Recorded on June 10, 2017
Senator Rob Portman sits down with Hoover Institution fellow Peter Robinson to talk about the threats and problems related to Russia's meddling in democratic elections in the United States and around the world. Portman then discusses the complex process of health care reform, noting that the process has been difficult because health care is a complex issue that needs to be handled correctly. In the conversation about health care reform, Portman says that the number-one cause of death in Ohio is opioid overdose and that Medicaid plays an important role in getting addicts the help they need so they don’t end up in jail or in the emergency room. Along with health care, the Senate will take up tax reform; Portman believes this is the most important reform that the Congress and the president can make to help the economy grow. Portman also touches on wages and jobs and helping those who are struggling to make ends meet. Finally, Portman reflects on the fraying of the American fabric and what can get us back to the concepts, values, ideas, and ideals that made the United States one of the most successful and longest-running democracies and a beacon of hope for the world.
Peter Robinson: Last year Donald Trump carried Ohio by the large margin of eight points. With us today, a man who carried that state by 21 points, the Junior Senator from the great state of Ohio, Rob Portman on Uncommon Knowledge now. Welcome to Uncommon Knowledge. I'm Peter Robinson. We're filming today in the tower room of Baker Library at Dartmouth College. After graduating from Dartmouth as a member of the class of 1978, Rob Portman took a law degree at the University of Michigan, practiced law for a time, and then went into politics. From 1993 to 2005, he served in the House of Representatives representing the second district of Ohio. From 2005 to 2006, he served as the United States Trade Representative and from 2006 to 2007, as the Director of Office of Management and the Budget holding both those positions, Trade Rep, and OMB under President George W. Bush. Rob Portman was elected to the senate from Ohio in 2010 and then reelected, reelected resoundingly just last year. Senator Portman, welcome.
Rob Portman: Peter, good to be with you again.
Peter Robinson: Okay, the unavoidable question first; the senate testimony this past week of former FBI director James Comey. What did he tell us about President Trump that we didn't already know?
Rob Portman: I don't think there's much new, honestly. Although it was the event of the decade maybe in Washington-
Peter Robinson: The coverage was unbelievable.
Rob Portman: Yeah. Three bars actually had live coverage and offered free bar on big screen TV's.
Peter Robinson: You mean you went from bar, to bar, to bar?
Rob Portman: I didn't attend those, but it was almost a spectacle. No, I don't think there was a whole lot new, but I do think that it's appropriate that we do have this special counsel and have a review of the meddling of Russia in our election. I think it's appropriate that the intelligence committee is doing its work. I think most of what we heard with regard to this particular interview in public we already knew.
Peter Robinson: All right, on a scale of zero is there's really nothing for us to pay attention to, to 10, which is a full Watergate. What are we in for this summer? Are we in for a horrible long summer of intensely partisan hearings?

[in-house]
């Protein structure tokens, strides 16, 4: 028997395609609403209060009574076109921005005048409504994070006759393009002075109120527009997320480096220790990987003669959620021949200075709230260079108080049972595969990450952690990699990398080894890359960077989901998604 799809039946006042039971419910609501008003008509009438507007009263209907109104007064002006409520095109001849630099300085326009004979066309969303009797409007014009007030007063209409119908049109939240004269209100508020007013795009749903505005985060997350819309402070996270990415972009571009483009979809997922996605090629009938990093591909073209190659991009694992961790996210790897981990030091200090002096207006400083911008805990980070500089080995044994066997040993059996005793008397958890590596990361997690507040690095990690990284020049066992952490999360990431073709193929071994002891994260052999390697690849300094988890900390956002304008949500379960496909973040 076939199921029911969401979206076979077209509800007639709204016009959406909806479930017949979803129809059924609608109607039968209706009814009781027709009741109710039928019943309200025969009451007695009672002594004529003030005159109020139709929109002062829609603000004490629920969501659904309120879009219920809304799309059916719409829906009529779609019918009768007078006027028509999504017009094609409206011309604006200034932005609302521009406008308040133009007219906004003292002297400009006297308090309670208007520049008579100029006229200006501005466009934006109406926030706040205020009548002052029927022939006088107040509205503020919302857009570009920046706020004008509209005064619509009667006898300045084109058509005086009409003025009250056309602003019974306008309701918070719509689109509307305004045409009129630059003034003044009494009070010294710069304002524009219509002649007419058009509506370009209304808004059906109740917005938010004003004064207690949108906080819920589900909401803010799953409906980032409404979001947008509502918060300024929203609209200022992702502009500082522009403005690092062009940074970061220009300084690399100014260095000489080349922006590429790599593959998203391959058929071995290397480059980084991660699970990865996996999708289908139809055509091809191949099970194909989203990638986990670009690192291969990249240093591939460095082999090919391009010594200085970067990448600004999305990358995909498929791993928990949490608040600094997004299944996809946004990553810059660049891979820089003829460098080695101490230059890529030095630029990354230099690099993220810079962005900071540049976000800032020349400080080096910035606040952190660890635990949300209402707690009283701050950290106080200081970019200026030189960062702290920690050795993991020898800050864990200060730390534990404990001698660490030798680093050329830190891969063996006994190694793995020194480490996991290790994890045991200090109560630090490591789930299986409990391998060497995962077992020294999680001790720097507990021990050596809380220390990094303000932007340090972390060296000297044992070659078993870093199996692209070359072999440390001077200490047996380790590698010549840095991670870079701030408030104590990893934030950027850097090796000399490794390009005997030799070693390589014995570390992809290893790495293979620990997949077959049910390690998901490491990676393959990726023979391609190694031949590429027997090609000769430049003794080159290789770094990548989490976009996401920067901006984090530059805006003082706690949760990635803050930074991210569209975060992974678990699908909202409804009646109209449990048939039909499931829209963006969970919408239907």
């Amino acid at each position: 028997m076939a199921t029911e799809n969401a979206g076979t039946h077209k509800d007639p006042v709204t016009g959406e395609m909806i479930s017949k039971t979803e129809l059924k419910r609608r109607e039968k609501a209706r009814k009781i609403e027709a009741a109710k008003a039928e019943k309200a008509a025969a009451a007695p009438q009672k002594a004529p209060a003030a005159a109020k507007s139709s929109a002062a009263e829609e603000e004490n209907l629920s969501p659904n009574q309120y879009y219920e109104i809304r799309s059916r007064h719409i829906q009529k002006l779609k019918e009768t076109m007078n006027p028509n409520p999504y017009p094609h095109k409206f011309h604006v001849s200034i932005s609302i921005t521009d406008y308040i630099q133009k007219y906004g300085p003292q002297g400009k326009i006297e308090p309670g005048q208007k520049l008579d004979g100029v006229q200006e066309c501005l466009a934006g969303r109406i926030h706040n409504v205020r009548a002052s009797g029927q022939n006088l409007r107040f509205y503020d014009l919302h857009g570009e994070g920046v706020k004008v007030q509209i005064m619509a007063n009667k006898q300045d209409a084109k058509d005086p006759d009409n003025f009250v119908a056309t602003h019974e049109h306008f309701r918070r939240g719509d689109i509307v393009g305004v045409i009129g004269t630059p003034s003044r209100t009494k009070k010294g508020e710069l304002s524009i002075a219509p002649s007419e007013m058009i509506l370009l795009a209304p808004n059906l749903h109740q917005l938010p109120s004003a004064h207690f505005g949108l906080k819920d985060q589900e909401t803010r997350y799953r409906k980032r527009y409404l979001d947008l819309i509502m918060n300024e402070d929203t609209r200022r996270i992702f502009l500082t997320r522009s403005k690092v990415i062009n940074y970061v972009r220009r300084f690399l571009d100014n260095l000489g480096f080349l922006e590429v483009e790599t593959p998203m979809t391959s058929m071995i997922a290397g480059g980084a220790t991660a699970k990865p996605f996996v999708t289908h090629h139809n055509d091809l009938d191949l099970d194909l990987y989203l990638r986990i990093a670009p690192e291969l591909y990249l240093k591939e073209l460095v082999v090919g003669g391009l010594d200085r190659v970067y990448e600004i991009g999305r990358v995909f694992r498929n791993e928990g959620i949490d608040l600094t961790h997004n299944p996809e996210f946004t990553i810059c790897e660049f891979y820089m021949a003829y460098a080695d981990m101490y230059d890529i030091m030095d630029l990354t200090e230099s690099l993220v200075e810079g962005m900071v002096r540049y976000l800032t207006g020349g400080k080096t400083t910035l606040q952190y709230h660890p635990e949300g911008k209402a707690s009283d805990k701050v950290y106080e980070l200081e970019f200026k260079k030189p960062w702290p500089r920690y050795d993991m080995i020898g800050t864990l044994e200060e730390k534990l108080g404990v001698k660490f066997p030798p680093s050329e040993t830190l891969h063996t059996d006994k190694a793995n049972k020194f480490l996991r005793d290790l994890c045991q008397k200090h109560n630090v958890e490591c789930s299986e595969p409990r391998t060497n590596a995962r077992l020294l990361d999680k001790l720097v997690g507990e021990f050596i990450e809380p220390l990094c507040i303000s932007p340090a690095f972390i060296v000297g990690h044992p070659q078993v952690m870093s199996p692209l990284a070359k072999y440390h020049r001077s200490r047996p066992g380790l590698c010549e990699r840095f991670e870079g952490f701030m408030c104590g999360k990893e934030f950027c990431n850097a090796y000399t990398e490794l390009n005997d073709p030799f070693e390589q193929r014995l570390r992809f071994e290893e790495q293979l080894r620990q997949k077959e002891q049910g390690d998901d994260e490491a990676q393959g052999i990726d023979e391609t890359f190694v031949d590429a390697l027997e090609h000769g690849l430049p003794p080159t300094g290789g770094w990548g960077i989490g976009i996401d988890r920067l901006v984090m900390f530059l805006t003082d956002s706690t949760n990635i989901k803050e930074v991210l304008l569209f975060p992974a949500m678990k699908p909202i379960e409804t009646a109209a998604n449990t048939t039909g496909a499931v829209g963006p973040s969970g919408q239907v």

Rob Portman: I hope not, because we have a lot of work to do in other areas. It will be a great distraction if it becomes a highly partisan effort and if we spend our focus on that we won't be doing things to help save the healthcare system that's crumbling or deal with infrastructure, or with tax reform, or the spending issues that we have to deal with. There's lots more to do. I do think that this issue of Russia meddling, not just in our election, but their interference in democracies around the world is a serious issue. As you know it's one that I've tackled about for a long time, even long before this last election. In fact we passed legislation last year that helps to deal with this by establishing a new inter-agency office that can actually analyze what's happening and be able to respond more quickly. Particularly on the internet. It is a concern. It's been a concern in the UK and in France, and Germany recently with their elections. It's a big concern in Ukraine and other countries in eastern Europe. We do need to understand what's happening and be able to more effectively push back.
Peter Robinson: As far as a sober serious respected member of the senate is concerned this is not, at this stage in any event, about President Trump? This is very much, or should be very much, about Russia. We know there's a problem there.
Rob Portman: It should be and it should be again, about democracies worldwide that are being affected by this. What it is, we call it disinformation, propaganda. It is literally putting out information that's not accurate to be able to destabilize and make more difficult democracies to have fair elections. It's a big deal and we should be responding to that. As we, unfortunately, find ourselves in another situation with Russia that's very similar in some respects to the Cold War in terms of that disinformation, we have to have better tools in the modern era to be able to respond. Again, a lot of that's being more effective online.
Peter Robinson: All right, health care. It was a struggle but the House of Representatives did pass a bill and send it over to the Senate. Majority leader McConnell has named you and about a dozen other members of the Republican Caucus to go into a closed room and hash out a bill that can get at least 50 votes in the senate, so the Vice President can pass the deciding vote. Why is health care, just a sort of threshold question, why is health care so hard as a legislative matter? Why is it so hard?